Common Look & Feel (CLF) - WEB

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Revision as of 16:49, 30 September 2011 by Runnals (Talk)

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SFU's common look and feel (CLF) standards for web design are found here

There are no plans officially to update the CLF, but we would like to gather up the issues and make some reccomendations to be carried forward to the CMS steering committee.
The information below is taken from (but not limited to) internal discussions and emails from sfu webmasters.  It is being recorded on this wiki to encourage discussion and contributions from all in the SFU community. Please feel free to add your issues, complaints, suggestions below, or make comments and ask questions on the discussion page.  Sept 28 2011.


The navigational elements of a website are mostly concerned with the menu system, its organization and placement. Also, it may include problems with the SFU search, and key navigation or "landing" pages. (eg, A-Z)

  • Search improvements - USABILITY - How to deal with SFU search vs. sub domain search and search the web options.
  • Left hand menu for sub pages - Colors and typographic states could be re-thought. Indentation reduces menu width. Animated menus may be a solution.
  • SFU logo link - Where should the SFU logo in the top left corner link to? (SFU HOME? Sub Domain home?)
  • Resolve usability issues with Burnaby, Surrey, and Vancouver "home" sites. Do campus home pages add more confusion? What do users think? How do we resolve Faculty and program sites that have services on multiple campuses.
  • A-Z list  - should it be contextual to the sub domain you are on?
  • The A-Z list is an old 'stop-gap' solution from before there was a CLF.  Does it make any sense to promote it at such a high level? it is essentially the site map page, which is common on most websites, but usually not made such a big deal of (drop down menus etc.).
  • Related to navigation issues, a larger font size could improve a users sense of where they are

Look and Feel


Can further be broken down into; Graphics, Photography, Branding, Page layout, etc. 


  • Can the search results page LOOK like an SFU page? (ie, include CLF)
  • Labelling for department name in top banner.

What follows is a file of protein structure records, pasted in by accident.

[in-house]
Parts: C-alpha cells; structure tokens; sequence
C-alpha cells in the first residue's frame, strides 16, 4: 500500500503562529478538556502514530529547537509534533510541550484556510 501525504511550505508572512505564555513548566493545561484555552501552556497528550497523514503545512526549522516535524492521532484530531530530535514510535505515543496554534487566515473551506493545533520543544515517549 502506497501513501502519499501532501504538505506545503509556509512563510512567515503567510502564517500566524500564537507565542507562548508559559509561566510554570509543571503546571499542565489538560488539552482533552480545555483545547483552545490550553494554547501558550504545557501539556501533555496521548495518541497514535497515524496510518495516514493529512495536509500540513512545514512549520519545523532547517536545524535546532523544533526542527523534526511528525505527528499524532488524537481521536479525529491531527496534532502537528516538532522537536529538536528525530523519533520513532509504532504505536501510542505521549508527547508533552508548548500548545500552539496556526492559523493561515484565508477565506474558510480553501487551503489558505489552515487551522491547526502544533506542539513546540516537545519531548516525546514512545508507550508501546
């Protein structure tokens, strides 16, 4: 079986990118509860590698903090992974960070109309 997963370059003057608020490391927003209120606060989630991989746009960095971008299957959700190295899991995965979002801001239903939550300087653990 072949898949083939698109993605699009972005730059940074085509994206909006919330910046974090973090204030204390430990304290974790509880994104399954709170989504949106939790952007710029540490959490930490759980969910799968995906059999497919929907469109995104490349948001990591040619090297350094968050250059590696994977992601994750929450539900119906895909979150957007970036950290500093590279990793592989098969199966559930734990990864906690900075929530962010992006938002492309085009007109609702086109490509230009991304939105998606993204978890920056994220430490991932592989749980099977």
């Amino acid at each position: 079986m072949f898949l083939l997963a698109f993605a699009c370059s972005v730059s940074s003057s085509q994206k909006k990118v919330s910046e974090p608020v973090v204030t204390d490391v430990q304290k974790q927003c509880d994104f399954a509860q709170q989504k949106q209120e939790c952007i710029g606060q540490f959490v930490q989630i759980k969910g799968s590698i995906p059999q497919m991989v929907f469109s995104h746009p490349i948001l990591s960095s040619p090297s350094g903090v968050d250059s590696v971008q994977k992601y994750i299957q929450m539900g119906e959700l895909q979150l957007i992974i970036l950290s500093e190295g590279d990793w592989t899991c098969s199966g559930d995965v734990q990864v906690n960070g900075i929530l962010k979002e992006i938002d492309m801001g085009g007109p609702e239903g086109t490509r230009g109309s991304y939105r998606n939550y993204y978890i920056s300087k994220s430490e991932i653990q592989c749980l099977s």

• SFU LOGO - does it even look like a link?


  • Related to navigation issues, a larger font size could improve a users sense of where they are
  • Better standard typography across sites with web fonts

  • Standard widgets (Rotating images on home page, recent news, etc. )
    - Yahoo! Design Pattern library is a good reference


  • Right column width needs to be larger (for why?)
  • A clear grid system

Search improvements - BRANDING -

Better integration with social media sites or at least let all use the same icons
- even better would be an iconography library

Technical implementation

The stuff you don't see. The technologies used to build the banner and its navigation system. The CLF project will have the most impact on the CQ5 content management system and its templates.

  • Search improvements - RESULTS - How is search implemented: can a new infrastructure make it as good as an actual google search?
  • Fix 404 error on searches made from search page

Information/ Content

  • We need a campus-wide recommended house style guide for website content. (This relates to the "F" part of "CLF.") Design and navigation are important but so is consistent use of terms and tone.

Recommendations for ongoing support

  • SFU should assign responsibility and adequate resources. That means someone having responsibility for the CLF in their job description, reviewing issues as they arise, and modifying the CLF when needed.  And yes, I suppose someone should be the CLF police as the university's brand and perceived professionalism are important.
  • Testing for usability should be done at intervals, done in a statistically meaningful way, and redone when new devices raise issues (as with mobiles in the last couple of years).

Other possible activities:

  • Include SFU search page in the CLF. Run new project to improve results and the searching experience in general.
    * Review page stats, identify most common pages and user paths - where are users going? what are they looking for?